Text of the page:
ABC News
  • 7 of America's Most Infamous Highways

    "20/20" took a drive on some of the country's most dangerous, infamous highways. Kicking off a few of the ones "20/20" profiled is The Snake in California: Driving enthusiasts flock to this swerving stretch of road on California's Mulholland Highway. Hairpin turns, inexperienced drivers and speeding cyclists add to the danger and thrill of The Snake.
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  • 7 of America's Most Infamous Highways

    The Red Narrows, Utah: One of the most beautiful stretches of blacktop on Utah's Highway 6 is also its most dangerous. A terrifying combination of heavy truck traffic, cliffs and canyons and unmarked lane changes make this the spot of many fatal car accidents.
    ABC News
  • 7 of America's Most Infamous Highways

    I-95, Florida: I-95 is a heavily traveled super-highway that spans from Maine to Miami, Fla. A particularly dangerous section runs from Miami to Georgia, with the National Highway Traffic Safety Administration data estimating that there are 1.73 accidents every mile. Speeding and severe congestion contribute to dangerous driving conditions.
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  • 7 of America's Most Infamous Highways

    The Cross-Bronx Expressway, New York: It's not just severe congestion that makes this thoroughfare the "Highway of Death." Lack of breakdown lanes, narrow lanes, potholes and poor lighting all contribute to dangerous road conditions and the potential for an accident.
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  • 7 of America's Most Infamous Highways

    Highway 138, California: The dangerous swath of highway runs from I-15 to Palmdale in Los Angeles County. From twisting lanes through the mountains to extreme congestion closer to the city, Highway 138 has been dubbed the "California Deathway" and "Blood Alley."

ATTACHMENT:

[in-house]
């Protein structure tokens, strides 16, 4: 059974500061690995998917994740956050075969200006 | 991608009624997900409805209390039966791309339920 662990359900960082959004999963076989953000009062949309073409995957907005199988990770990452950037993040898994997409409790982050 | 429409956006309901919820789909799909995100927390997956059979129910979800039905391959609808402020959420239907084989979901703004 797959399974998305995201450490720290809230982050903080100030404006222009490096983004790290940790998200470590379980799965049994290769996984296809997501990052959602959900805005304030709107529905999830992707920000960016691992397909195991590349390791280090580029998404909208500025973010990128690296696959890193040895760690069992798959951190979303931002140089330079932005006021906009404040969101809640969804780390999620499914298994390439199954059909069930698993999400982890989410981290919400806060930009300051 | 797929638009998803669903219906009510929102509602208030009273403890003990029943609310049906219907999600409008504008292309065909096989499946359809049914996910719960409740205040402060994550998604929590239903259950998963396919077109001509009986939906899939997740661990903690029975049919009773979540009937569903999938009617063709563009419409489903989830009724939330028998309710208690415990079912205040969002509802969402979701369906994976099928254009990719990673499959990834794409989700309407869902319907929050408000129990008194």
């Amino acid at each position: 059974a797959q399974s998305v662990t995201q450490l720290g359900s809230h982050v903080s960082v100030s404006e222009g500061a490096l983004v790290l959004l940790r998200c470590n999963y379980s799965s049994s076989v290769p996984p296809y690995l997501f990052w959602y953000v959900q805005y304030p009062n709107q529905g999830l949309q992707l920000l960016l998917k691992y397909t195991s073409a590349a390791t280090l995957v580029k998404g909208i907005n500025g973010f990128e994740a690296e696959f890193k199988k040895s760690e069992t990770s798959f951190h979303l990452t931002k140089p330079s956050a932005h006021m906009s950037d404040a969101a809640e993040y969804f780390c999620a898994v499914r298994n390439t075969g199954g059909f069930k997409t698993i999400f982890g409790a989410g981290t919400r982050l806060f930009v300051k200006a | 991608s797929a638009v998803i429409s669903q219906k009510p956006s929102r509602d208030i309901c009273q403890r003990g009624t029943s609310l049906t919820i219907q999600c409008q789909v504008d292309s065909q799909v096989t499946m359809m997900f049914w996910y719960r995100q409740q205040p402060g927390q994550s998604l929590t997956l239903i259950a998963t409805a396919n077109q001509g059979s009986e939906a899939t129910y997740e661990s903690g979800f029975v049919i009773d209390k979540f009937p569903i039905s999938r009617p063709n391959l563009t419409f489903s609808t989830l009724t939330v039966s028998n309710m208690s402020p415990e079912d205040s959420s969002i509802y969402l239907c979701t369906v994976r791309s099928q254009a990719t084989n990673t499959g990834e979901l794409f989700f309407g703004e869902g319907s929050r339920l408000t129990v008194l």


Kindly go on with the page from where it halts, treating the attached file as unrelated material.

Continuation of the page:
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  • 7 of America's Most Infamous Highways

    Route 6, Massachusetts: Located on the way out to a popular beach destination, Suicide Alley is a two-lane freeway on Route 6, also called the Mid-Cape Highway, to Cape Cod. High summer traffic and a lack of medians separating the lanes have led to many head-on collisions.
    ABC News
  • 7 of America's Most Infamous Highways

    Dalton Highway, Alaska: Previously used by truckers for hauling oil and goods from Fairbanks to the North Slope of Alaska, Dalton Highway was opened to tourists in 1994. Cars drive neck-and-neck with huge semis winding through the Alaskan mountains on this two-lane dirt road, and a helicopter patrols the area twice a day to check for accidents.
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